Chinese commercial negotiating style

by Lucian Pye

This study analyzes Chinese commercial negotiating practices for two reasons. The first is to minimize future misunderstandings in such activities, and the second is to provide guidance for government-to-government negotiations. The research procedure used involved interviews with U.S. businessmen and bankers with extensive experience in the China trade, and--in order to control for U.S. cultural factors--interviews with comparable Japanese bankers and businessmen. What was learned from the experiences of businessmen is of value in government-to-government negotiations, even though there are substantial differences between commercial and diplomatic relationships. At present, both Beijing and Washington seek a more cooperative and complementary relationship. By better understanding the Chinese style of negotiating in the commercial realm, we should be able to avoid misunderstandings and achieve desired goals in the political realm.

Originally published in: a book with the same title, Cambridge, Mass., Oelgeschlager, Gunn & Haine Publishers, Inc., 1982.

This report is part of the RAND Corporation Reprint series. The Reprint was a product of the RAND Corporation from 1992 to 2011 that represented previously published journal articles, book chapters, and reports with the permission of the publisher. RAND reprints were formally reviewed in accordance with the publisher's editorial policy and compliant with RAND's rigorous quality assurance standards for quality and objectivity. For select current RAND journal articles, see External Publications.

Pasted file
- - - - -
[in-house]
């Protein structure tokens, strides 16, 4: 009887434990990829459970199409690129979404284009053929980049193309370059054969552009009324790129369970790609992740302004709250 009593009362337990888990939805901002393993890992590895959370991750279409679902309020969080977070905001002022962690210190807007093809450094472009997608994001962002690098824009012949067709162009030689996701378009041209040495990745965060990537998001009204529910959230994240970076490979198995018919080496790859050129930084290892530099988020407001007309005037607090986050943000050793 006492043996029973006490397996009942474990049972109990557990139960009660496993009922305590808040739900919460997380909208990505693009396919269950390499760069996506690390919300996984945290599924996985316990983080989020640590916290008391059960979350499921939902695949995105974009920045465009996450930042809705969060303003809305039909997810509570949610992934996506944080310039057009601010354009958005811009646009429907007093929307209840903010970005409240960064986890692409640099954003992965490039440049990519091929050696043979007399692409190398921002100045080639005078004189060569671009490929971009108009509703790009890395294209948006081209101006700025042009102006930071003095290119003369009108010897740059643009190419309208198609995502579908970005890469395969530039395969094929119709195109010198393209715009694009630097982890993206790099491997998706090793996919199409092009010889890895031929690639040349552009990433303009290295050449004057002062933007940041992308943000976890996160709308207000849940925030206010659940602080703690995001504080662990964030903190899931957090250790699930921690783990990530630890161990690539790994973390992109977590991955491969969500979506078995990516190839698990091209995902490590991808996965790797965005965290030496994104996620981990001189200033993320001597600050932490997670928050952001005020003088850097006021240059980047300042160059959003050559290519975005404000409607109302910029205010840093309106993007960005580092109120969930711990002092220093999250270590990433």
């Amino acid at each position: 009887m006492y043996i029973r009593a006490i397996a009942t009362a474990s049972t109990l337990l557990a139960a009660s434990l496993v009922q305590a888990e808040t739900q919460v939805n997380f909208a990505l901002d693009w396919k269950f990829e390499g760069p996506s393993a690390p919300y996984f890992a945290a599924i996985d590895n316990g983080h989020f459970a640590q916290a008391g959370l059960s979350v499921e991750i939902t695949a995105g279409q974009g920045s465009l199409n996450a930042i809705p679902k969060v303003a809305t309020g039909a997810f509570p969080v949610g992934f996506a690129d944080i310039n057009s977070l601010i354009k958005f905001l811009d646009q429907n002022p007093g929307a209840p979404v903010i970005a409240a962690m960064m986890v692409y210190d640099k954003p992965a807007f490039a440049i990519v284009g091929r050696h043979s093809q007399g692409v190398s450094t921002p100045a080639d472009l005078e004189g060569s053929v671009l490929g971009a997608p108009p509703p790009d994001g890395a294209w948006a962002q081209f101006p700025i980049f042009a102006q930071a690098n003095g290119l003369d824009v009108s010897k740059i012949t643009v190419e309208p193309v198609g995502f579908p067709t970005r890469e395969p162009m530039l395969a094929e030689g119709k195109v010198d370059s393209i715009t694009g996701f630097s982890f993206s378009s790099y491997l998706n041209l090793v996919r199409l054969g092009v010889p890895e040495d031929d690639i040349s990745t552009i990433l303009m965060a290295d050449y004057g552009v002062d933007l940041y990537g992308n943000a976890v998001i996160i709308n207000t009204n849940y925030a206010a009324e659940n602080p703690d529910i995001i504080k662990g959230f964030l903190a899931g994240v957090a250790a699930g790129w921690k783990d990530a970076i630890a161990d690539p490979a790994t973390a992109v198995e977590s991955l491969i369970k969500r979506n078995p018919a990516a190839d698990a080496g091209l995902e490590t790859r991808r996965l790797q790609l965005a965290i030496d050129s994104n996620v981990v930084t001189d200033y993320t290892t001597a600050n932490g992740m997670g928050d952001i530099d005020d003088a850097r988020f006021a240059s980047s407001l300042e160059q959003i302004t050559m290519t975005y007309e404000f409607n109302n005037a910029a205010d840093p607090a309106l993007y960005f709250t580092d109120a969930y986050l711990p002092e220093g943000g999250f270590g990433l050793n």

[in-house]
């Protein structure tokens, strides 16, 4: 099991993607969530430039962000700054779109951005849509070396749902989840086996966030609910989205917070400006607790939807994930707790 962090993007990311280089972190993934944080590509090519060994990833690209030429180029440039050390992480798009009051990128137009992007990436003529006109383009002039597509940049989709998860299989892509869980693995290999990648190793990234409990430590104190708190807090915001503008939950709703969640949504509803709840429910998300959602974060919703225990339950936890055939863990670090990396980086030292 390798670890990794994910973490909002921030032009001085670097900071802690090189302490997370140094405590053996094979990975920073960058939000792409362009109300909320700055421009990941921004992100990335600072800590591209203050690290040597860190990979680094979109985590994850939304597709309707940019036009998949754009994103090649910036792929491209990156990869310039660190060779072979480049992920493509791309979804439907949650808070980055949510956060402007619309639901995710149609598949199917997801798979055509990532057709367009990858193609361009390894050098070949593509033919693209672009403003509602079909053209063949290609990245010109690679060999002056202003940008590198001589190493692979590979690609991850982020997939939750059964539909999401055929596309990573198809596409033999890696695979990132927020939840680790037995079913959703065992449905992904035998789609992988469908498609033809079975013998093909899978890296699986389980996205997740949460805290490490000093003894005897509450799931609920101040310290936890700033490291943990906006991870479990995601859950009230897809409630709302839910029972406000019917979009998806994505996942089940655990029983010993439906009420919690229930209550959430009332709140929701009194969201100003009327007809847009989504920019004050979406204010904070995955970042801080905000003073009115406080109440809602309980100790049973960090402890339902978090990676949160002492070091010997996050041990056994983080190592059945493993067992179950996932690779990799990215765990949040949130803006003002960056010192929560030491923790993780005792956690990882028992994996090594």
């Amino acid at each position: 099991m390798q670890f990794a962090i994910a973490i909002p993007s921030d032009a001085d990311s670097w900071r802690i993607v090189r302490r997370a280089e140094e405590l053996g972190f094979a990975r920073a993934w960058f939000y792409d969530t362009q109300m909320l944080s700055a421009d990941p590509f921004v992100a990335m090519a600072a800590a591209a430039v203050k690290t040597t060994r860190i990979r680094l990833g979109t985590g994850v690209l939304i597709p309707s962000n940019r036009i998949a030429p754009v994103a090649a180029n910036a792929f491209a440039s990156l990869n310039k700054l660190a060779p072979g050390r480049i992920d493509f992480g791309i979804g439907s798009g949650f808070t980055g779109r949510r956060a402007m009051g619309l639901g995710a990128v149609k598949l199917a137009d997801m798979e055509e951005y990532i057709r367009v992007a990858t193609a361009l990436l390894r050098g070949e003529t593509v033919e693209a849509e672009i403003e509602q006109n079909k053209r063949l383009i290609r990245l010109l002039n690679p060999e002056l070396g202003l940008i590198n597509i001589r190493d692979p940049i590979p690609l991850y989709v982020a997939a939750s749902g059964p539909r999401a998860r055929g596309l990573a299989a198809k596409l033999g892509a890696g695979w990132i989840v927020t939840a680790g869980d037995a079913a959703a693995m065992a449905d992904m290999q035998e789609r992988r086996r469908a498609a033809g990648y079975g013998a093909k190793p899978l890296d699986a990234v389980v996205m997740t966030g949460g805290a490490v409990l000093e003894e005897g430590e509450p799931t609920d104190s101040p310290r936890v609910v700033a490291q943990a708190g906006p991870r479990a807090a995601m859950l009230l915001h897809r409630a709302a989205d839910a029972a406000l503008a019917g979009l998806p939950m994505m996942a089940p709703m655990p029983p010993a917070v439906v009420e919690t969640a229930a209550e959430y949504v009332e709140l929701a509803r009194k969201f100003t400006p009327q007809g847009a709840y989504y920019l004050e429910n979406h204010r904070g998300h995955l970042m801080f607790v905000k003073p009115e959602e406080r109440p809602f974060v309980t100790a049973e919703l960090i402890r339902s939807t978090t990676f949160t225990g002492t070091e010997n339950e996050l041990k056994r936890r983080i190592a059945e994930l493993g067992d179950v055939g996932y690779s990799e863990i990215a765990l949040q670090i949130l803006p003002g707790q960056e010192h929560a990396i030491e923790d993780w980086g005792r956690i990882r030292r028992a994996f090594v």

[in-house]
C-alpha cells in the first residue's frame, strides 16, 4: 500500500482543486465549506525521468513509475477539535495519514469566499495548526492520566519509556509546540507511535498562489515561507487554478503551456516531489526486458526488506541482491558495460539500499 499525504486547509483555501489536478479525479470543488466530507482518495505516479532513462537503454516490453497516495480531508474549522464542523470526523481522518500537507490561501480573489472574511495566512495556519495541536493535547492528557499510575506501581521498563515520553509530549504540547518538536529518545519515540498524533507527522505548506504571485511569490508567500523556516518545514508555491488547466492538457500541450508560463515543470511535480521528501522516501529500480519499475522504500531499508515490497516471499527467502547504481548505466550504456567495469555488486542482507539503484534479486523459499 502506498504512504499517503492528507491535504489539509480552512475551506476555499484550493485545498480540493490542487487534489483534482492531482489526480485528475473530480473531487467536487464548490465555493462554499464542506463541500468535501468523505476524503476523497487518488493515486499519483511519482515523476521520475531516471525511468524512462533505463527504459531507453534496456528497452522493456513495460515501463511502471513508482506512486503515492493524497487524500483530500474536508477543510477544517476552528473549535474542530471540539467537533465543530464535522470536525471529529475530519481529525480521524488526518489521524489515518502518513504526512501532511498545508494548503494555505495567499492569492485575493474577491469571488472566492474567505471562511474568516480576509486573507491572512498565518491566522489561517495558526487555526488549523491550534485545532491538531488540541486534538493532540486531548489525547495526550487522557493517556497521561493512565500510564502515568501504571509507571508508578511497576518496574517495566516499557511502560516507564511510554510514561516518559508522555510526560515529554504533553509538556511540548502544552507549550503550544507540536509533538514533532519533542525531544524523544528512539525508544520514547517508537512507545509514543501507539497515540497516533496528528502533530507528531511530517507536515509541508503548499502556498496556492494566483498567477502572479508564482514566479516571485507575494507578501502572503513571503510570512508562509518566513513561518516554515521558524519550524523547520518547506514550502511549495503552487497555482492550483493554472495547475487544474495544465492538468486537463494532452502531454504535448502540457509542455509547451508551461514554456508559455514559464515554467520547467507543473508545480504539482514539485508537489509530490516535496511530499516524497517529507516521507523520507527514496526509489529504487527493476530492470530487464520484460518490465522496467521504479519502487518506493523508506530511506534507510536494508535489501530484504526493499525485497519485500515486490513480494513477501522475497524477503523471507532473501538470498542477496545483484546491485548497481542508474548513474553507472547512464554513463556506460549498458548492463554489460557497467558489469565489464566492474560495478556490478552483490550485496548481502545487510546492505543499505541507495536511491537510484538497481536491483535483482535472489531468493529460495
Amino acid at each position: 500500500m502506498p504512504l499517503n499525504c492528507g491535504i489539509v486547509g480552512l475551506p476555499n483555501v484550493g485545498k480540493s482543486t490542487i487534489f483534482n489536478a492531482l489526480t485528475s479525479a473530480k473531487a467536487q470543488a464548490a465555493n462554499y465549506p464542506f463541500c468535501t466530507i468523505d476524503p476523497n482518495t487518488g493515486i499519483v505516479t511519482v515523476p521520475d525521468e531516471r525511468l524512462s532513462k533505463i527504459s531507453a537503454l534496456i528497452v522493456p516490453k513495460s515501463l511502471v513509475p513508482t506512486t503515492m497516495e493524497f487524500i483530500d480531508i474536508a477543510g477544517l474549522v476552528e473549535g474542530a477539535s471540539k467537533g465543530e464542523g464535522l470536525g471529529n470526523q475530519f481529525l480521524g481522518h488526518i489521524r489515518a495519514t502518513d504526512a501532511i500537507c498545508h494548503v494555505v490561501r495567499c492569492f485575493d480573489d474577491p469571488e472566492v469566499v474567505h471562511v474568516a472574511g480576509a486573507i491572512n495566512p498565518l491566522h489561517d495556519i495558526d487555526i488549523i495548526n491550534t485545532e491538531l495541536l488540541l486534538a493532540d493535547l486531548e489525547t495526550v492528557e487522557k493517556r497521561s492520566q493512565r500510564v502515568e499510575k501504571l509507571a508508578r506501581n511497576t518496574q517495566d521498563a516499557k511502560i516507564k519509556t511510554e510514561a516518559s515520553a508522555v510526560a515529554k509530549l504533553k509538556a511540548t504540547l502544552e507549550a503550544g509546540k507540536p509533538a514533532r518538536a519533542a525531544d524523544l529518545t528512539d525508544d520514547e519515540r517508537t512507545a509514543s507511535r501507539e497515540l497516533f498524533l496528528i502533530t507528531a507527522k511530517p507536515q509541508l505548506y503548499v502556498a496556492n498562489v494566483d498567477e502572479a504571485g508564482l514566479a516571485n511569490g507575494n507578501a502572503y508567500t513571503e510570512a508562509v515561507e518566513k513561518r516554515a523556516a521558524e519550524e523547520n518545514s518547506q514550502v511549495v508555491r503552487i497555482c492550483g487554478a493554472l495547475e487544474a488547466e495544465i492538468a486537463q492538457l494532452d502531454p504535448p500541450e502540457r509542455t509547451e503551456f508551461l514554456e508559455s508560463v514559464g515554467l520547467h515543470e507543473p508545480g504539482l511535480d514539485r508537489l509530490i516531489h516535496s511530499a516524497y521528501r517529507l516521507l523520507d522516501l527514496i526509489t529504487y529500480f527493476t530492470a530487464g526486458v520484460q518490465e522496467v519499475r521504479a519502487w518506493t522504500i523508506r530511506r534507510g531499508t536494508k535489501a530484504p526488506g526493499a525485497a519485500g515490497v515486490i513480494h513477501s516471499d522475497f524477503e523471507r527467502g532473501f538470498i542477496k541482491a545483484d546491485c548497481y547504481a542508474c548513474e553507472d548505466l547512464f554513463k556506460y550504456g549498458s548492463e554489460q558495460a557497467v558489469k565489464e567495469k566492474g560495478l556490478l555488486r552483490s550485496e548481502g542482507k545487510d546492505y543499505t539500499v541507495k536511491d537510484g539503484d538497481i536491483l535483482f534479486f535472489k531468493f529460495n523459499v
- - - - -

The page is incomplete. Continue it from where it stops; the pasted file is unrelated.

Our mission to help improve policy and decisionmaking through research and analysis is enabled through our core values of quality and objectivity and our unwavering commitment to the highest level of integrity and ethical behavior. To help ensure our research and analysis are rigorous, objective, and nonpartisan, we subject our research publications to a robust and exacting quality-assurance process; avoid both the appearance and reality of financial and other conflicts of interest through staff training, project screening, and a policy of mandatory disclosure; and pursue transparency in our research engagements through our commitment to the open publication of our research findings and recommendations, disclosure of the source of funding of published research, and policies to ensure intellectual independence. For more information, visit

The RAND Corporation is a nonprofit institution that helps improve policy and decisionmaking through research and analysis. RAND's publications do not necessarily reflect the opinions of its research clients and sponsors.